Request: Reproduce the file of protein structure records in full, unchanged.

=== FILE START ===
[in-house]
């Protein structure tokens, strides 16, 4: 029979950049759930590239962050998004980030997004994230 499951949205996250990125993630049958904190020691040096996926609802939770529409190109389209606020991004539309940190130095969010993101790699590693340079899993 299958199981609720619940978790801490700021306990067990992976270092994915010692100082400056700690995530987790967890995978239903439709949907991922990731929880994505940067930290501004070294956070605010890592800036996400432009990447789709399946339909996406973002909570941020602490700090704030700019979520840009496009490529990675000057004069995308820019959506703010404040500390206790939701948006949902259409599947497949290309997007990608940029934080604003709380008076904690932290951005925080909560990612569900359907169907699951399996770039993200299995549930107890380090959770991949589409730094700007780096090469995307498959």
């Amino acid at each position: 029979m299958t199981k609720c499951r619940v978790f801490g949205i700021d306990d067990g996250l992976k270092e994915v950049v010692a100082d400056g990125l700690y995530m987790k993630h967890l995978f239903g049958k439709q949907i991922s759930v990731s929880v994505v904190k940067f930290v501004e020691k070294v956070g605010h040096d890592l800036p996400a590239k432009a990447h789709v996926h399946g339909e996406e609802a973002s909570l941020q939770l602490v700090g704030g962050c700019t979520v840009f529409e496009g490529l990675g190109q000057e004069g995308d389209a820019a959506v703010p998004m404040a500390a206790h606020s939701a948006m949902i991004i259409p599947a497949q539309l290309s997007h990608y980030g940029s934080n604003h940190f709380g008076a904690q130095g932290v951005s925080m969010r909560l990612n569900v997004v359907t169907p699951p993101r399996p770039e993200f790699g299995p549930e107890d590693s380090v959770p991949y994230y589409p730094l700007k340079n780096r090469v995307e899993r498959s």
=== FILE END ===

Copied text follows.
[in-house]
């Protein structure tokens, strides 16, 4: 029979950049759930590239962050998004980030997004994230 499951949205996250990125993630049958904190020691040096996926609802939770529409190109389209606020991004539309940190130095969010993101790699590693340079899993 299958199981609720619940978790801490700021306990067990992976270092994915010692100082400056700690995530987790967890995978239903439709949907991922990731929880994505940067930290501004070294956070605010890592800036996400432009990447789709399946339909996406973002909570941020602490700090704030700019979520840009496009490529990675000057004069995308820019959506703010404040500390206790939701948006949902259409599947497949290309997007990608940029934080604003709380008076904690932290951005925080909560990612569900359907169907699951399996770039993200299995549930107890380090959770991949589409730094700007780096090469995307498959």
């Amino acid at each position: 029979m299958t199981k609720c499951r619940v978790f801490g949205i700021d306990d067990g996250l992976k270092e994915v950049v010692a100082d400056g990125l700690y995530m987790k993630h967890l995978f239903g049958k439709q949907i991922s759930v990731s929880v994505v904190k940067f930290v501004e020691k070294v956070g605010h040096d890592l800036p996400a590239k432009a990447h789709v996926h399946g339909e996406e609802a973002s909570l941020q939770l602490v700090g704030g962050c700019t979520v840009f529409e496009g490529l990675g190109q000057e004069g995308d389209a820019a959506v703010p998004m404040a500390a206790h606020s939701a948006m949902i991004i259409p599947a497949q539309l290309s997007h990608y980030g940029s934080n604003h940190f709380g008076a904690q130095g932290v951005s925080m969010r909560l990612n569900v997004v359907t169907p699951p993101r399996p770039e993200f790699g299995p549930e107890d590693s380090v959770p991949y994230y589409p730094l700007k340079n780096r090469v995307e899993r498959s």